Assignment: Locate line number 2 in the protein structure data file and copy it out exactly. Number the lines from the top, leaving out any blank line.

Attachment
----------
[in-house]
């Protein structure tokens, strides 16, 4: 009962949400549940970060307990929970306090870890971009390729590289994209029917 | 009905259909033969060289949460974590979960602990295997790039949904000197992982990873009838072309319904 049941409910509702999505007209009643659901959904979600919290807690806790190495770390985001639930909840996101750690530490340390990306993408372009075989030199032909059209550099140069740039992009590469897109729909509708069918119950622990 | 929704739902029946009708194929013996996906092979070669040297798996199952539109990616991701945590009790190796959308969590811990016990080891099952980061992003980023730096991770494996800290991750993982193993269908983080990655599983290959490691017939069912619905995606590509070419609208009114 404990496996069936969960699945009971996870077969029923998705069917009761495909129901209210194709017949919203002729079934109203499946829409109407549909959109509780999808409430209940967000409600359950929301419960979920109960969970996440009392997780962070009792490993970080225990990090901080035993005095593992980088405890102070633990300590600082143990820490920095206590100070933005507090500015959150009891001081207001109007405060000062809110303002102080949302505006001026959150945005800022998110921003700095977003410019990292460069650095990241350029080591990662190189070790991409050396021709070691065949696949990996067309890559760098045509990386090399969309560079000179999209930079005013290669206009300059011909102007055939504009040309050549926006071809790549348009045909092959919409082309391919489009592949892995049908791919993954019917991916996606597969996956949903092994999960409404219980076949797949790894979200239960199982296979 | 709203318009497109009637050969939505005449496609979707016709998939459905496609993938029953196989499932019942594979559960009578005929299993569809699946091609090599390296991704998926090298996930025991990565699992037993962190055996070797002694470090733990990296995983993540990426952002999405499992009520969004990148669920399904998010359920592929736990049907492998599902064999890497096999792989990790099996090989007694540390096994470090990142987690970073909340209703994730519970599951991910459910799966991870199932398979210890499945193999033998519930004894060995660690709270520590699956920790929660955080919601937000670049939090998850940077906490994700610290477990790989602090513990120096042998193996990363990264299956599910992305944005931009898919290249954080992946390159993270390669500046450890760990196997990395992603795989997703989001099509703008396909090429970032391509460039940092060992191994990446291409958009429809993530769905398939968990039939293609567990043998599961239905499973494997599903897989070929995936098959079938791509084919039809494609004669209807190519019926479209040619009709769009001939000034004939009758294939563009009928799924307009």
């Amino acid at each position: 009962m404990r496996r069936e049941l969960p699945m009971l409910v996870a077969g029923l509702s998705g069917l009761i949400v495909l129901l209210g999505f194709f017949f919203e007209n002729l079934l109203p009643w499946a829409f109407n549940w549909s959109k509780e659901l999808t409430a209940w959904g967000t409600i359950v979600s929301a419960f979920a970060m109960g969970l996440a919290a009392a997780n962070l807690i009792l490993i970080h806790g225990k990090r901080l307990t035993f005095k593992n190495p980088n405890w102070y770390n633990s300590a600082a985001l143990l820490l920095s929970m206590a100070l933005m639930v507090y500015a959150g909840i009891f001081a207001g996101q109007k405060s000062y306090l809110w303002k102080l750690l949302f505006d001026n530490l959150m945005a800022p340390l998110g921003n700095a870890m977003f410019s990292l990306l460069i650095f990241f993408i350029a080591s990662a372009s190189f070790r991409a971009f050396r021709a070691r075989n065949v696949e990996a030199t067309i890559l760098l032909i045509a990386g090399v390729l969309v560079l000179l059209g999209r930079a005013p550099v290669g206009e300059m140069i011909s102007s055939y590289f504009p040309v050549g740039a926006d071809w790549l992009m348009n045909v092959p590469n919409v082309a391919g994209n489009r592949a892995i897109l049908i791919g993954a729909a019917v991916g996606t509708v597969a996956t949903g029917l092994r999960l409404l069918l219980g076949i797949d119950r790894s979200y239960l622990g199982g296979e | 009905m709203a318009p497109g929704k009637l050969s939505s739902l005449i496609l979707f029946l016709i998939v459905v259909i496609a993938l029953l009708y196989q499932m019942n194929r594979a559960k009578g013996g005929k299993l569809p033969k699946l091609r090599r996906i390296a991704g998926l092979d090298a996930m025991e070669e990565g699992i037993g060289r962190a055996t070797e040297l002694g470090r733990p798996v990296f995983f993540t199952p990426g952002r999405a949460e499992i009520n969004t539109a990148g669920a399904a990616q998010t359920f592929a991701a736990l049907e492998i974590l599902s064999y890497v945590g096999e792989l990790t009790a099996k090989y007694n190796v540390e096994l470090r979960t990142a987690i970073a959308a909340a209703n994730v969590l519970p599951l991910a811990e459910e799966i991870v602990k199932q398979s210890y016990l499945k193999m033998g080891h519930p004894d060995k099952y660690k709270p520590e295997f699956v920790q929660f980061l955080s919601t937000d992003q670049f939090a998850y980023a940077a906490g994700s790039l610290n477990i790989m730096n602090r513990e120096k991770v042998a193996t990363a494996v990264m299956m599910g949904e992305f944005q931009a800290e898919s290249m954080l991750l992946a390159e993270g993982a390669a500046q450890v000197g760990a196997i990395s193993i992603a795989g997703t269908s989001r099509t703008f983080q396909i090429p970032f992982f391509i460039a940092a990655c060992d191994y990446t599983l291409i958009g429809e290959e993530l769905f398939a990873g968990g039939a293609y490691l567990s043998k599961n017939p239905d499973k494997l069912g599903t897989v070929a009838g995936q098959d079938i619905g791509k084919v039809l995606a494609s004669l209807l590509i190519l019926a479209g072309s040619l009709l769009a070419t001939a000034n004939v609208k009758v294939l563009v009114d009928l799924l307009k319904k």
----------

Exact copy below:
């Protein structure tokens, strides 16, 4: 009962949400549940970060307990929970306090870890971009390729590289994209029917 | 009905259909033969060289949460974590979960602990295997790039949904000197992982990873009838072309319904 049941409910509702999505007209009643659901959904979600919290807690806790190495770390985001639930909840996101750690530490340390990306993408372009075989030199032909059209550099140069740039992009590469897109729909509708069918119950622990 | 929704739902029946009708194929013996996906092979070669040297798996199952539109990616991701945590009790190796959308969590811990016990080891099952980061992003980023730096991770494996800290991750993982193993269908983080990655599983290959490691017939069912619905995606590509070419609208009114 404990496996069936969960699945009971996870077969029923998705069917009761495909129901209210194709017949919203002729079934109203499946829409109407549909959109509780999808409430209940967000409600359950929301419960979920109960969970996440009392997780962070009792490993970080225990990090901080035993005095593992980088405890102070633990300590600082143990820490920095206590100070933005507090500015959150009891001081207001109007405060000062809110303002102080949302505006001026959150945005800022998110921003700095977003410019990292460069650095990241350029080591990662190189070790991409050396021709070691065949696949990996067309890559760098045509990386090399969309560079000179999209930079005013290669206009300059011909102007055939504009040309050549926006071809790549348009045909092959919409082309391919489009592949892995049908791919993954019917991916996606597969996956949903092994999960409404219980076949797949790894979200239960199982296979 | 709203318009497109009637050969939505005449496609979707016709998939459905496609993938029953196989499932019942594979559960009578005929299993569809699946091609090599390296991704998926090298996930025991990565699992037993962190055996070797002694470090733990990296995983993540990426952002999405499992009520969004990148669920399904998010359920592929736990049907492998599902064999890497096999792989990790099996090989007694540390096994470090990142987690970073909340209703994730519970599951991910459910799966991870199932398979210890499945193999033998519930004894060995660690709270520590699956920790929660955080919601937000670049939090998850940077906490994700610290477990790989602090513990120096042998193996990363990264299956599910992305944005931009898919290249954080992946390159993270390669500046450890760990196997990395992603795989997703989001099509703008396909090429970032391509460039940092060992191994990446291409958009429809993530769905398939968990039939293609567990043998599961239905499973494997599903897989070929995936098959079938791509084919039809494609004669209807190519019926479209040619009709769009001939000034004939009758294939563009009928799924307009």